[00:24] Background. Father was barrister, served in First World War and keen pilot; died flying in 1930. Two older sisters, went to Francis Holland. Brother to Winchester. Corsellis to Westminster. [04:14] Prep School at St. Clare’s, Walmar, Kent. About 40 boys. Taught Latin and Greek. Encouraged to try for Westminster. Timid and nervous. [05:48] Put in for the Challenge a year early and failed, tried again and failed and admitted as Town Boy as a Homeboarder. [07:01] Head boy of St. Clare’s. Reading lesson in Chapel – good training in public speaking. Disciplinary authorities and responsibilities. [08:13] Went from ‘big fish’ at Prep School to ‘lowest of the low’ at Public School. [08:24] Joined Westminster September 1936. [08:38] Two uncles had been to Westminster. In awe of the school. [09:35] Friendly school. Proud of Westminster School. [10:02] Started at Westminster living at the northern end of Baker Street. Walk to school in top hat and tail coat through the parks. Enjoyed the attention. [11:12] Family moved to Brighton. Commuted for a term on a daily basis. [11:44] Didn’t enjoy football or cricket matches at Prep School. Became a scorer – went with first XI to away matches, got to enjoy the food, ‘felt nice and important’. [12:38] Westminster offered fencing instead. ‘Tiny claim to fame at Westminster’ with fencing. Clerihew ‘Corsellis / rhymes with trellis / Hence / Fence’. [15:30] Fencing in Little Dean’s Yard when weather was nice. Fenced over the graves of the monks in the cloisters. Old Gym when the weather was bad. Armory garden, Ashburnham Garden? [17:14] Distinguished French fencing instructor. No electric scoring. Didn’t have to do football, cricket or water for fencing. [18:40] Left-handed. Was made to write right-handed. Disorientates right-handed fencers used to fighting right-fencers. Successful. Made school team. Public Schools Championship – first in foils, second in épée. [20:30] Beginning of first term, new intake congregate in Yard and addressed by master in charge of Corps. Gave patriotic speech. Alternatives – Scouts or gym. [22:15] Influence of brother. ‘Mildly disrespectful of authority’, advised not to do Corps. Opted for Gym. Learning to vault and parallel bars. [23:40] Conscious of war. Pacifist tendencies. Aunt ‘militant pacifist’, role model. [25:25] Westminster ‘evangelical, in the wider sense’. John Christie, Head Master, as ‘striking preacher’. Classics Master as pacifist, left school when the war started, ‘presence not very desirable’. Not characteristic of a normally tolerant Westminster. [27:45] Three contemporaries from College joined Friend’s Ambulance Unit (FAU). William Barnes; nickname ‘Bishop’, strong personality but liked and respected, became head boy. [29:57] Norman John Peppin Brown; became Professor of Philosophy in Canada; Catholic. [31:00] Donald Swann; musical, same election as Corsellis, went to Oxford. [31:38] Left Westminster, entered into articles with a lawyer in Oxford. Apprentice, didn’t need a degree. ‘Paid for the privilege of being a trainee in a lawyer’s firm’. One or two years of part time lectures at university. [33:24] Would meet up with Swann while both in Oxford, in British Restaurant for ‘awful meals, quite cheaply’, or two own sandwiches. Got to know Swann’s father, grew up in Russia until the revolution. [36:58] Advise Swann of FAU. Both ended in the same camp in the Cadbury Estate in Birmingham, six weeks of training. Converted stables for recruits, help to toughen up. [38:52] Both sent to ‘training hospital’ Guy’s Hospital in Orpington. Had been Canadian military hospital in First World War, ‘geriatrics hospital’ between wars. Converted to sector hospital to move patients out of London. Swann, Bill Mann (ended up music critic of the Times), Douglas Harvey. [41:08] Hospital porters, used as ward orderlies.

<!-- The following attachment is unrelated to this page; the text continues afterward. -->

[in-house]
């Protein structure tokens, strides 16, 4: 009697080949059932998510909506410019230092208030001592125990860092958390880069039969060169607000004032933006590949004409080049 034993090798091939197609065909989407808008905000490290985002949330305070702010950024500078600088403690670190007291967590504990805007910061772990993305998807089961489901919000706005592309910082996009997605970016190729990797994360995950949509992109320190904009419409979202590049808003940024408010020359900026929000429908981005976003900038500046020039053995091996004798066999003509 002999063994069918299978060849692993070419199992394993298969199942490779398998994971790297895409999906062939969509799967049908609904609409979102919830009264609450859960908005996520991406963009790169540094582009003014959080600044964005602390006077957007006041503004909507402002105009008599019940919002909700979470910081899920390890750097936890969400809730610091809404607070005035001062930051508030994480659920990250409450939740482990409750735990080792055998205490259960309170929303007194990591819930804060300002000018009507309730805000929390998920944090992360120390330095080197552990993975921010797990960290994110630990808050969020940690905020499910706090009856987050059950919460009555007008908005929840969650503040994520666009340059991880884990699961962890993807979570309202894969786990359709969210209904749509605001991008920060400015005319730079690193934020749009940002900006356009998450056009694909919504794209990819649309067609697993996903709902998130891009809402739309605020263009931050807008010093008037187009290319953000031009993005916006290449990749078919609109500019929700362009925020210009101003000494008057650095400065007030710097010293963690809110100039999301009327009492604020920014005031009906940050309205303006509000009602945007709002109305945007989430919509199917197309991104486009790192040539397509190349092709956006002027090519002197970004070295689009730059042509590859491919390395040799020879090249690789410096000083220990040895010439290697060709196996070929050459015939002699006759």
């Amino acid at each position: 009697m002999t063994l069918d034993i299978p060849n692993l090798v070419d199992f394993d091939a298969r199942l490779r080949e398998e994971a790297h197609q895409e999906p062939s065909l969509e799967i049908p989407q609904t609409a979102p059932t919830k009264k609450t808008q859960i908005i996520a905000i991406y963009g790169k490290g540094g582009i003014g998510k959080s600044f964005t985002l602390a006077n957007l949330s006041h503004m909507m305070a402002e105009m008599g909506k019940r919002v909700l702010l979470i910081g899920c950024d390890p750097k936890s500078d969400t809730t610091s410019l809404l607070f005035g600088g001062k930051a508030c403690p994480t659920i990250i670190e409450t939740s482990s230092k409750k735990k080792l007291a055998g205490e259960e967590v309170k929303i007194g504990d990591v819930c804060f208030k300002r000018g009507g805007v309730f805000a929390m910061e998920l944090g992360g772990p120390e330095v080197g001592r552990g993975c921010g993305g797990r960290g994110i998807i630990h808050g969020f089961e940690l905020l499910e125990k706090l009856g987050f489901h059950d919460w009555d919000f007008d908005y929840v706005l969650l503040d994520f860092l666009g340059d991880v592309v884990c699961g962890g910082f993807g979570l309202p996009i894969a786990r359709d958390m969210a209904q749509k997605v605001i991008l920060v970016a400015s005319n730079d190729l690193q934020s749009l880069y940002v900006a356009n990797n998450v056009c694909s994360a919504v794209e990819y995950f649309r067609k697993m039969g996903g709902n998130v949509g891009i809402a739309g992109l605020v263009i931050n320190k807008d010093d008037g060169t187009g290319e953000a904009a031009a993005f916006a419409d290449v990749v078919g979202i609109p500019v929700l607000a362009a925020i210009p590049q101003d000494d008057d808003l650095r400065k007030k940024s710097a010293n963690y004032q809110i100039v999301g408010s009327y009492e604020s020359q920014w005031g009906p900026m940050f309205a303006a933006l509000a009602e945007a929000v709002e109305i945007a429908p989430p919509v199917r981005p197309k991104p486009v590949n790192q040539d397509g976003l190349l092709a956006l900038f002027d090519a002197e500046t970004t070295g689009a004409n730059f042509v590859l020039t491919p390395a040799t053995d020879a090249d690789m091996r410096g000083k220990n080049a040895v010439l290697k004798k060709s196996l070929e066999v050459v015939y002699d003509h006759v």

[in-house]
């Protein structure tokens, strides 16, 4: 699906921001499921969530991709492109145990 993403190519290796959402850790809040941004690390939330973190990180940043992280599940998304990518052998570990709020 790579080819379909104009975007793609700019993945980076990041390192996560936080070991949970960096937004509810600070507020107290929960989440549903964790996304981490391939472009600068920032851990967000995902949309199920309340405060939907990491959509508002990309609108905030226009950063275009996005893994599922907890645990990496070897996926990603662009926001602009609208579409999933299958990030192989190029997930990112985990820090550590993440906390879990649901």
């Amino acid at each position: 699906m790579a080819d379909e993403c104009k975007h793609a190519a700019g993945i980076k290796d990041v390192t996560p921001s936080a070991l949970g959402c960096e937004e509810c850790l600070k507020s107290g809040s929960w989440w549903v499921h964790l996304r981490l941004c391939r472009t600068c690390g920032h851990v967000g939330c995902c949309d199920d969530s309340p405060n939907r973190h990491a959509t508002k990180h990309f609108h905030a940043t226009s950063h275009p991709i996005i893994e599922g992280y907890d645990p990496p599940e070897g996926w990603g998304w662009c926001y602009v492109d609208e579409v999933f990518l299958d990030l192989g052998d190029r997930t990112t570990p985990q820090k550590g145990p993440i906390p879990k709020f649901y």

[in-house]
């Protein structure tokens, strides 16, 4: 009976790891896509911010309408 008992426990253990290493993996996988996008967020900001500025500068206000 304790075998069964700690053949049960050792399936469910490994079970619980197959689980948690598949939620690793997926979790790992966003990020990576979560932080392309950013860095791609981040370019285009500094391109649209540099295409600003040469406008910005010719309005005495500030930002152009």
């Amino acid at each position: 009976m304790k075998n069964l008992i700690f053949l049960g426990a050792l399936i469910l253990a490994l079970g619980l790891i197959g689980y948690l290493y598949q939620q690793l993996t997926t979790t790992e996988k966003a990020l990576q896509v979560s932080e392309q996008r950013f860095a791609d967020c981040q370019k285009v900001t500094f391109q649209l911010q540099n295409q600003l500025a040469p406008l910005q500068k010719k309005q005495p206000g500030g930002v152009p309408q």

John Corsellis